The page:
Questions for students:

Which version did you like better? Why?

What is the character like in the modern version?

Is the character different or the same as the original version?

Select a line from each monologue that mean the same thing but are worded differently.

Does the new version capture the meaning of the original?

How did the modern version help you understand the original version?

Why might an older piece of writing like Euripides still be meaningful today?

Feel free to post your answers to these questions below and discuss!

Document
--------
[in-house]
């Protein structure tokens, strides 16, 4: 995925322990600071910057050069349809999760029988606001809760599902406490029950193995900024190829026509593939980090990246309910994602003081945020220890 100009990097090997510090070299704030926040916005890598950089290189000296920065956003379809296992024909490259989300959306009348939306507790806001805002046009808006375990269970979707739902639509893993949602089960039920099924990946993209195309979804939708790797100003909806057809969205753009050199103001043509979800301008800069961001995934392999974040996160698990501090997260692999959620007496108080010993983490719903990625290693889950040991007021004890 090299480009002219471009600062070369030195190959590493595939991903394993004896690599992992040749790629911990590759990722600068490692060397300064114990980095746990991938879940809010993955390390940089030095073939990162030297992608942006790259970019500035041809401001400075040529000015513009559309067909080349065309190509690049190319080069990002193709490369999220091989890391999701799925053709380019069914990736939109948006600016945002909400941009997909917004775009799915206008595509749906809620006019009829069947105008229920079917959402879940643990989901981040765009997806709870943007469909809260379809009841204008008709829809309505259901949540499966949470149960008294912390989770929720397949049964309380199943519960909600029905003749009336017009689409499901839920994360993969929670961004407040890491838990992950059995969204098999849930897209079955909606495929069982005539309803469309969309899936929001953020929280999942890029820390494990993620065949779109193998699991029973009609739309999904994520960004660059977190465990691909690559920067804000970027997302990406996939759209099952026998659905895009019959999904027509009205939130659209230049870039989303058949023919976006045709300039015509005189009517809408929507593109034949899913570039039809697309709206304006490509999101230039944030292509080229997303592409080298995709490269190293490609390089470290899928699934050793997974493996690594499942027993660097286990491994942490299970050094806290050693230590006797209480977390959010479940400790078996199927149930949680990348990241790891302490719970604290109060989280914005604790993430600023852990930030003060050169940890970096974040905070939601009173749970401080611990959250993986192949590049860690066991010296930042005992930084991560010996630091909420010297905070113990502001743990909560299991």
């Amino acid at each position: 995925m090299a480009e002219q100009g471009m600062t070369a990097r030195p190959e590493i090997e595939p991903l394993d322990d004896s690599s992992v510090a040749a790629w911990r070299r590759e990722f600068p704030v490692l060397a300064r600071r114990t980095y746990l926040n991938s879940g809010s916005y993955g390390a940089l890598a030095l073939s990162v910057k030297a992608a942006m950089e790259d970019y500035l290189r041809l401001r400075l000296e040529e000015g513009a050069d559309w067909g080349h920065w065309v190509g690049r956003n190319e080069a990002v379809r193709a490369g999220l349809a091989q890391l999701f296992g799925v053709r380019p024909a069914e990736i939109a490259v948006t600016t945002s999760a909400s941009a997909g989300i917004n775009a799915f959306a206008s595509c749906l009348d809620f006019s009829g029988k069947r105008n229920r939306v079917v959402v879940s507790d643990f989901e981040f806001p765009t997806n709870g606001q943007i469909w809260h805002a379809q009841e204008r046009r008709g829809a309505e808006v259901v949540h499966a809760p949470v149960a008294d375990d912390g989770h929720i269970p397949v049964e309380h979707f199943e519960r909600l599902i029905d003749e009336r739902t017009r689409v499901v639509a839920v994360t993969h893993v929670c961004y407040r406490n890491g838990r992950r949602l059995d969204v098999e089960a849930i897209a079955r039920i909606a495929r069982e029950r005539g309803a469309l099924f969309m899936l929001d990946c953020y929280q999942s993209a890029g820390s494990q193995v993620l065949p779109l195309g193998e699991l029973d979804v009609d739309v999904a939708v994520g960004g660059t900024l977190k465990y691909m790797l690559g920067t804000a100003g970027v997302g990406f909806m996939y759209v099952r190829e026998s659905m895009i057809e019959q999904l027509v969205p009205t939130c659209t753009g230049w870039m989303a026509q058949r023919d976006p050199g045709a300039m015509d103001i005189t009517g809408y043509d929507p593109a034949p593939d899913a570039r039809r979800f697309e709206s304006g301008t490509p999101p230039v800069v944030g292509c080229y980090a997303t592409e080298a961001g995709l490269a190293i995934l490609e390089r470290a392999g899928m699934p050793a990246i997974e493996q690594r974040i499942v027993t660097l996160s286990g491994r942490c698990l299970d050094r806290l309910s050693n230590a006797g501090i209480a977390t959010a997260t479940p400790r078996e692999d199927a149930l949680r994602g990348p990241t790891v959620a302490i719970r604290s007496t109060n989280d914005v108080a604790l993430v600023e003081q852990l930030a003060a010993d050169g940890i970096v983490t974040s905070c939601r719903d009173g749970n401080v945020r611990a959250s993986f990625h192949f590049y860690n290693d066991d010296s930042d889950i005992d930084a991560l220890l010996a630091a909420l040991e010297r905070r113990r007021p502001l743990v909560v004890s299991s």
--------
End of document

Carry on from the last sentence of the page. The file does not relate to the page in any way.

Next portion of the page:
Find more monologues at http://www.freedrama.net/small1.html

1 comment:

  1. I like the older version the best because it is more descriptive and shows more emotion and it is more meaningful. The character in the modern version is less compassionate and isn't as moving as the old version.
    Now I will say goodbye my children let your mother kiss you. Farewell sweet kisses, tender limbs farewell.
    The new version does capture the meaning of the old as it describes the older version language. As in ye, thou, etc. It helps you to understand how the character is feeling. An older piece may be meaningful today because it is more descript and historical and shows true deep emotion.